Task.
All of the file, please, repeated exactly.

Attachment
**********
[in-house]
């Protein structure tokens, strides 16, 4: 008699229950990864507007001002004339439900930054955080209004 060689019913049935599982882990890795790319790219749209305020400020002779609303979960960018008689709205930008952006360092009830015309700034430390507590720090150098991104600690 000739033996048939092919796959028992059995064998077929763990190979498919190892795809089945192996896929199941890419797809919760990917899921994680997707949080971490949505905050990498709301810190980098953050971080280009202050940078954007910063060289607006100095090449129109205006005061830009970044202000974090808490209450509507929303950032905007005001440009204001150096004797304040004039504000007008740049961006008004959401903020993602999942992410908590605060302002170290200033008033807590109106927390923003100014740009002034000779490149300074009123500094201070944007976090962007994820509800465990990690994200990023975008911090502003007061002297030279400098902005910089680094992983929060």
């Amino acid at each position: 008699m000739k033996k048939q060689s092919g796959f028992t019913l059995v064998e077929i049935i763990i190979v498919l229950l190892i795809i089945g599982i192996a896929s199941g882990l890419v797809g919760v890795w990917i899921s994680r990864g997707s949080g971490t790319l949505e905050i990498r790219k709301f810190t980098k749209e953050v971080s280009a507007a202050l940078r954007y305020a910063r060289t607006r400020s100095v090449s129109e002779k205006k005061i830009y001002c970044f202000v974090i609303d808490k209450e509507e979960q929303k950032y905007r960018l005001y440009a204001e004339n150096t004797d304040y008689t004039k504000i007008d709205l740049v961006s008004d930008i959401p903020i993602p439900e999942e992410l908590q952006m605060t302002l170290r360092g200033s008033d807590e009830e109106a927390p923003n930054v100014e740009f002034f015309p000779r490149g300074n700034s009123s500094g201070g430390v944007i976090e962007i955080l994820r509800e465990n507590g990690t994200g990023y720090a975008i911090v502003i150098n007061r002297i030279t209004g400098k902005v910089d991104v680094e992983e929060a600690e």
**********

[in-house]
């Protein structure tokens, strides 16, 4: 008699229950990864507007001002004339439900930054955080209004 060689019913049935599982882990890795790319790219749209305020400020002779609303979960960018008689709205930008952006360092009830015309700034430390507590720090150098991104600690 000739033996048939092919796959028992059995064998077929763990190979498919190892795809089945192996896929199941890419797809919760990917899921994680997707949080971490949505905050990498709301810190980098953050971080280009202050940078954007910063060289607006100095090449129109205006005061830009970044202000974090808490209450509507929303950032905007005001440009204001150096004797304040004039504000007008740049961006008004959401903020993602999942992410908590605060302002170290200033008033807590109106927390923003100014740009002034000779490149300074009123500094201070944007976090962007994820509800465990990690994200990023975008911090502003007061002297030279400098902005910089680094992983929060």
């Amino acid at each position: 008699m000739k033996k048939q060689s092919g796959f028992t019913l059995v064998e077929i049935i763990i190979v498919l229950l190892i795809i089945g599982i192996a896929s199941g882990l890419v797809g919760v890795w990917i899921s994680r990864g997707s949080g971490t790319l949505e905050i990498r790219k709301f810190t980098k749209e953050v971080s280009a507007a202050l940078r954007y305020a910063r060289t607006r400020s100095v090449s129109e002779k205006k005061i830009y001002c970044f202000v974090i609303d808490k209450e509507e979960q929303k950032y905007r960018l005001y440009a204001e004339n150096t004797d304040y008689t004039k504000i007008d709205l740049v961006s008004d930008i959401p903020i993602p439900e999942e992410l908590q952006m605060t302002l170290r360092g200033s008033d807590e009830e109106a927390p923003n930054v100014e740009f002034f015309p000779r490149g300074n700034s009123s500094g201070g430390v944007i976090e962007i955080l994820r509800e465990n507590g990690t994200g990023y720090a975008i911090v502003i150098n007061r002297i030279t209004g400098k902005v910089d991104v680094e992983e929060a600690e």